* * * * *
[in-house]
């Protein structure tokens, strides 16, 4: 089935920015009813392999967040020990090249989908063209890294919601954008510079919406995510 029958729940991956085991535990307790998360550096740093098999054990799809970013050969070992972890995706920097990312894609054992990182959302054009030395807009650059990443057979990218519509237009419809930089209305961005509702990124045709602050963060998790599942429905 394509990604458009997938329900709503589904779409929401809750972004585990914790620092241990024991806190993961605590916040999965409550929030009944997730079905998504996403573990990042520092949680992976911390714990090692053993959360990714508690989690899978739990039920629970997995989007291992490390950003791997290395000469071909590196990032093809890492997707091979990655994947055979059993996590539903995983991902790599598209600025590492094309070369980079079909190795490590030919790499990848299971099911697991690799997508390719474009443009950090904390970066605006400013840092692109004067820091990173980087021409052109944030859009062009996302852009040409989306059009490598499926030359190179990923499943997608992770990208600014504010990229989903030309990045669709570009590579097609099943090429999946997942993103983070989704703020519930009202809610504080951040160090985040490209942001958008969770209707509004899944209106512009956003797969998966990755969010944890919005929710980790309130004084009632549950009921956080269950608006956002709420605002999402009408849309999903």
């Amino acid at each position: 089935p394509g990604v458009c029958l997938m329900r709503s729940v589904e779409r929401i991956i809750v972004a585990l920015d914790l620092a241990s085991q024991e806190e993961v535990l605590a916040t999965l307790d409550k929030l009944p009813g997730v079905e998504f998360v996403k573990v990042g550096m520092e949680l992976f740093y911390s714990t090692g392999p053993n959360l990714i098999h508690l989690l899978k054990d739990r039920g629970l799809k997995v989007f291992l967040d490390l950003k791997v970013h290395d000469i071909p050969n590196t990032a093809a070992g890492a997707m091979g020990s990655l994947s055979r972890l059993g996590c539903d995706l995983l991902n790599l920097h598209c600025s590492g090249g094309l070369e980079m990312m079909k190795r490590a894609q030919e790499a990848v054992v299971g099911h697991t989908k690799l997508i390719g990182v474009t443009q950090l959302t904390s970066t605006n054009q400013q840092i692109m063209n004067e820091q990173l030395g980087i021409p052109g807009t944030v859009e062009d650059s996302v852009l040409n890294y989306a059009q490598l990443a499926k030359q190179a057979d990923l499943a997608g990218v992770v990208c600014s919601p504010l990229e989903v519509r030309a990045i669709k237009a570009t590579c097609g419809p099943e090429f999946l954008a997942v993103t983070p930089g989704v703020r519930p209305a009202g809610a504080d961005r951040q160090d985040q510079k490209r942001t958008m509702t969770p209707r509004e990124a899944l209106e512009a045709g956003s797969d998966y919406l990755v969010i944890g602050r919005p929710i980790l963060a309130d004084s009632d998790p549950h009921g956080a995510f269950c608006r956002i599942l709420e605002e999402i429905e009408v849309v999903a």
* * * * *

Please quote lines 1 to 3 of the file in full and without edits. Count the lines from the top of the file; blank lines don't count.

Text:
[in-house]
């Protein structure tokens, strides 16, 4: 089935920015009813392999967040020990090249989908063209890294919601954008510079919406995510 029958729940991956085991535990307790998360550096740093098999054990799809970013050969070992972890995706920097990312894609054992990182959302054009030395807009650059990443057979990218519509237009419809930089209305961005509702990124045709602050963060998790599942429905 394509990604458009997938329900709503589904779409929401809750972004585990914790620092241990024991806190993961605590916040999965409550929030009944997730079905998504996403573990990042520092949680992976911390714990090692053993959360990714508690989690899978739990039920629970997995989007291992490390950003791997290395000469071909590196990032093809890492997707091979990655994947055979059993996590539903995983991902790599598209600025590492094309070369980079079909190795490590030919790499990848299971099911697991690799997508390719474009443009950090904390970066605006400013840092692109004067820091990173980087021409052109944030859009062009996302852009040409989306059009490598499926030359190179990923499943997608992770990208600014504010990229989903030309990045669709570009590579097609099943090429999946997942993103983070989704703020519930009202809610504080951040160090985040490209942001958008969770209707509004899944209106512009956003797969998966990755969010944890919005929710980790309130004084009632549950009921956080269950608006956002709420605002999402009408849309999903």
């Amino acid at each position: 089935p394509g990604v458009c029958l997938m329900r709503s729940v589904e779409r929401i991956i809750v972004a585990l920015d914790l620092a241990s085991q024991e806190e993961v535990l605590a916040t999965l307790d409550k929030l009944p009813g997730v079905e998504f998360v996403k573990v990042g550096m520092e949680l992976f740093y911390s714990t090692g392999p053993n959360l990714i098999h508690l989690l899978k054990d739990r039920g629970l799809k997995v989007f291992l967040d490390l950003k791997v970013h290395d000469i071909p050969n590196t990032a093809a070992g890492a997707m091979g020990s990655l994947s055979r972890l059993g996590c539903d995706l995983l991902n790599l920097h598209c600025s590492g090249g094309l070369e980079m990312m079909k190795r490590a894609q030919e790499a990848v054992v299971g099911h697991t989908k690799l997508i390719g990182v474009t443009q950090l959302t904390s970066t605006n054009q400013q840092i692109m063209n004067e820091q990173l030395g980087i021409p052109g807009t944030v859009e062009d650059s996302v852009l040409n890294y989306a059009q490598l990443a499926k030359q190179a057979d990923l499943a997608g990218v992770v990208c600014s919601p504010l990229e989903v519509r030309a990045i669709k237009a570009t590579c097609g419809p099943e090429f999946l954008a997942v993103t983070p930089g989704v703020r519930p209305a009202g809610a504080d961005r951040q160090d985040q510079k490209r942001t958008m509702t969770p209707r509004e990124a899944l209106e512009a045709g956003s797969d998966y919406l990755v969010i944890g602050r919005p929710i980790l963060a309130d004084s009632d998790p549950h009921g956080a995510f269950c608006r956002i599942l709420e605002e999402i429905e009408v849309v999903a």